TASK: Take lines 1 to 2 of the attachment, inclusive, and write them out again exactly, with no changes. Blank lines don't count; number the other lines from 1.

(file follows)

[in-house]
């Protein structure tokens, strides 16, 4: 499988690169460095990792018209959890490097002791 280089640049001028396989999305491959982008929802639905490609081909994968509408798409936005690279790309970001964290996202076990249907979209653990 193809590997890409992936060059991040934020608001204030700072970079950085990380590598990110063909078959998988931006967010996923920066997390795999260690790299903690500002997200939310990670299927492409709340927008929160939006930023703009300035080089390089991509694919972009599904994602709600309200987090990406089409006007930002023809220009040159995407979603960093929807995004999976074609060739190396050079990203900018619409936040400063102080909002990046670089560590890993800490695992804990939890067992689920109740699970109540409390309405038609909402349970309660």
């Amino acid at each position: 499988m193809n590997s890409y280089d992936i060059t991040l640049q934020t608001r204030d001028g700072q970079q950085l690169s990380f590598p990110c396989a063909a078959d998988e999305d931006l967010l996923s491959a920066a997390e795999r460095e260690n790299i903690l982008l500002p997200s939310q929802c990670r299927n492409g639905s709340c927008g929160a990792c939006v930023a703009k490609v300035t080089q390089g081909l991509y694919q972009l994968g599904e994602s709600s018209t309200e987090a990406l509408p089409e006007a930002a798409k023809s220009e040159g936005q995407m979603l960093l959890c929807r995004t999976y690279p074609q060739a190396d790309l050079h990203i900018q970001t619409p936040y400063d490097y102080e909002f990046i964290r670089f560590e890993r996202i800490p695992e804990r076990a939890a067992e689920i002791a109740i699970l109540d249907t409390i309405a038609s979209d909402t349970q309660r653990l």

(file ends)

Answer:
[in-house]
């Protein structure tokens, strides 16, 4: 499988690169460095990792018209959890490097002791 280089640049001028396989999305491959982008929802639905490609081909994968509408798409936005690279790309970001964290996202076990249907979209653990 193809590997890409992936060059991040934020608001204030700072970079950085990380590598990110063909078959998988931006967010996923920066997390795999260690790299903690500002997200939310990670299927492409709340927008929160939006930023703009300035080089390089991509694919972009599904994602709600309200987090990406089409006007930002023809220009040159995407979603960093929807995004999976074609060739190396050079990203900018619409936040400063102080909002990046670089560590890993800490695992804990939890067992689920109740699970109540409390309405038609909402349970309660």